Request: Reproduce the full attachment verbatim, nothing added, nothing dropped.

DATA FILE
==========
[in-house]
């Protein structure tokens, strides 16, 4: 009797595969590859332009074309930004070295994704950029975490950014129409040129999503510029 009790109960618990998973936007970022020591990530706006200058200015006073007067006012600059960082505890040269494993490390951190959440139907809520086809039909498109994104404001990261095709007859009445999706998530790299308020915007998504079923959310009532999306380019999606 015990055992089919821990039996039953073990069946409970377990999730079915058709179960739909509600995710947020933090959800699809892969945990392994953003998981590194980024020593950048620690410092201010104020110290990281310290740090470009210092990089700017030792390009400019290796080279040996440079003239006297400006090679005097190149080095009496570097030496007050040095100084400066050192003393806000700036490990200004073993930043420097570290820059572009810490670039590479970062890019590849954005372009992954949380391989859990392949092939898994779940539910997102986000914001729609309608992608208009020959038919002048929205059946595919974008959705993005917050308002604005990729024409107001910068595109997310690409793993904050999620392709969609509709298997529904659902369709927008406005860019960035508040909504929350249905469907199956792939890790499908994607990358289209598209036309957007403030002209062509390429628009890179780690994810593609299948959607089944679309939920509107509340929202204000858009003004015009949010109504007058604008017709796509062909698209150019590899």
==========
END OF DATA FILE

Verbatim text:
[in-house]
């Protein structure tokens, strides 16, 4: 009797595969590859332009074309930004070295994704950029975490950014129409040129999503510029 009790109960618990998973936007970022020591990530706006200058200015006073007067006012600059960082505890040269494993490390951190959440139907809520086809039909498109994104404001990261095709007859009445999706998530790299308020915007998504079923959310009532999306380019999606 015990055992089919821990039996039953073990069946409970377990999730079915058709179960739909509600995710947020933090959800699809892969945990392994953003998981590194980024020593950048620690410092201010104020110290990281310290740090470009210092990089700017030792390009400019290796080279040996440079003239006297400006090679005097190149080095009496570097030496007050040095100084400066050192003393806000700036490990200004073993930043420097570290820059572009810490670039590479970062890019590849954005372009992954949380391989859990392949092939898994779940539910997102986000914001729609309608992608208009020959038919002048929205059946595919974008959705993005917050308002604005990729024409107001910068595109997310690409793993904050999620392709969609509709298997529904659902369709927008406005860019960035508040909504929350249905469907199956792939890790499908994607990358289209598209036309957007403030002209062509390429628009890179780690994810593609299948959607089944679309939920509107509340929202204000858009003004015009949010109504007058604008017709796509062909698209150019590899």